Opinion: Election a watershed for nation

Most presidential elections are seen as watershed events that will have a significant and determinative effect on our nation’s future and culture, and to some extent on the world’s future.

This view is often an overstated projection reflecting the fact that people — especially politicians and pundits — view their point in time as uniquely important to history and the fate of the nation.   

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It is the natural narcissism of those who run for office and the people who cover them.

This year, however, they may be right. 

The November election actually will mark a decisive point — a transitional event in the future of our country, the character of our political experience and the direction of world progress.

There probably hasn’t been a presidential election since the contest between Jimmy Carter and Ronald Reagan in which the outcome — the current that will carry the nation forward — will have such a dramatically different impact or involve such a fundamental reshaping of how we are defined.

This is an election where the nature and purposes of the candidates have converged with a flow of events in such a way that the winner could easily deliver a change that will alter our course and form our national character for years to come.

We are moving into an extraordinarily unsettled world.   

There are no longer the anchors of a dominant American economy, or a clear and understandable threat from a rival nation-state power.  

This is a world where the rising economies of developing nations are competing not only for wealth and resources, but for power and status.  

This is the world of the smartphone, where no matter where you live, or how poor you are, you are aware of the world at large and the wealth and way of life of others.  This is a world of Islamic fundamentalism that not only does not subscribe to Western values — it does not tolerate those values.  

It produces a dispersed threat of terrorism and is beginning to merge with the governance of millions of people. 

All these lines of influence are impacting us at the same time that we are choosing a leader.   

In addition, by chance, it seems that the two choices we have as candidates reflect dramatically different approaches to the American experience, and purpose, and how we will deal with the impact of these new currents of influence in our domestic and international role.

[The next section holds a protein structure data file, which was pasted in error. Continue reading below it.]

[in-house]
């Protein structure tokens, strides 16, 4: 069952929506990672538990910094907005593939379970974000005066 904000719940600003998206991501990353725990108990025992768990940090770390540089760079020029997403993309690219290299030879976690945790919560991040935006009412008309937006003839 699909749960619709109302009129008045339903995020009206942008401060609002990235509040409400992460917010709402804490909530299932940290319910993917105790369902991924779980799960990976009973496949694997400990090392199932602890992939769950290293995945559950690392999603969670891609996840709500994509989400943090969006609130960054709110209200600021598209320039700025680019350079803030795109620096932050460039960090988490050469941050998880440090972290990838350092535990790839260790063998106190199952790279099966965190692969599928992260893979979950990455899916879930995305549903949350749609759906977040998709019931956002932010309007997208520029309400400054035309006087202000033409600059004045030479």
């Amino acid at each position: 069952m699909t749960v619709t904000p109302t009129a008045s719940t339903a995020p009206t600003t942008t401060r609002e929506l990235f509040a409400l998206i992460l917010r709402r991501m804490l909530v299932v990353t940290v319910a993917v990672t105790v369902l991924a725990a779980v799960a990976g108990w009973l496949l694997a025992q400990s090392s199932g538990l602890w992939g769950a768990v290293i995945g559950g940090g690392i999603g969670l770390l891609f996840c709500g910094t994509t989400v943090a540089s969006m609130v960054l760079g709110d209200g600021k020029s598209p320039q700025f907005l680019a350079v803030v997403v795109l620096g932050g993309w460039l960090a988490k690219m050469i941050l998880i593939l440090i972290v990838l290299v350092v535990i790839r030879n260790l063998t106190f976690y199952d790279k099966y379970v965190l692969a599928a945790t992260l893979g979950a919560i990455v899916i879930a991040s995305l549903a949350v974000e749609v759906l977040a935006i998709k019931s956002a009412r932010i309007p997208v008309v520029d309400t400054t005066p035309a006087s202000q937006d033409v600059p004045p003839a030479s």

President Obama has set out on a path that is unquestionably reacting to this change by proposing a fundamental shift in American governance.  

He suggests we go toward a much larger role for government, a government which places “fairness,” as defined by those who govern, as the test for dealing with the adjustment of our changing economy.  

It is also a government that says America cannot, and probably should not, carry the burden of leading the world. 

Rather, the Obama government says America should step back and allow a more international response to most issues of global concern.   

These are not new approaches. They were tried by other nations — and other groups — at different times during the 20th century.  

They are simply new to the American approach.  

Former Gov. Mitt Romney, on the other hand, says he will push to reawaken what he calls American exceptionalism, through individual initiative and opportunity.

He also seeks to reassert our role in the world as its leader in defining and promoting Western values.   

These are very different views and will lead us to very different places in a very different time.  

The effect of social media, and the knowledge conveyed by the Internet, projects massive amounts of information around the globe in a way that cannot yet be fully comprehended.  

But it is clear that economic awareness and the status of others is now universal and will create great pressure.   

The threat of religiously-driven fundamentalist Islamic movements, with their capacity to obtain and use a weapon of mass destruction, is one unlike any seen before. 

How America is led in the face of this shift — in a world that makes expanding our economic prosperity more challenging, and our national security more uncertain — is what this election will determine.   

The choice between candidates could not be more starkly different in approach and purpose.  The results will affect us in a manner that has not been seen in a long time, and will last for a long time.

Judd Gregg is a former governor and three-term senator from New Hampshire who served as chairman and ranking member of the Senate Budget Committee and as ranking member of the Senate Appropriations subcommittee on Foreign Operations. He also is an international adviser to Goldman Sachs.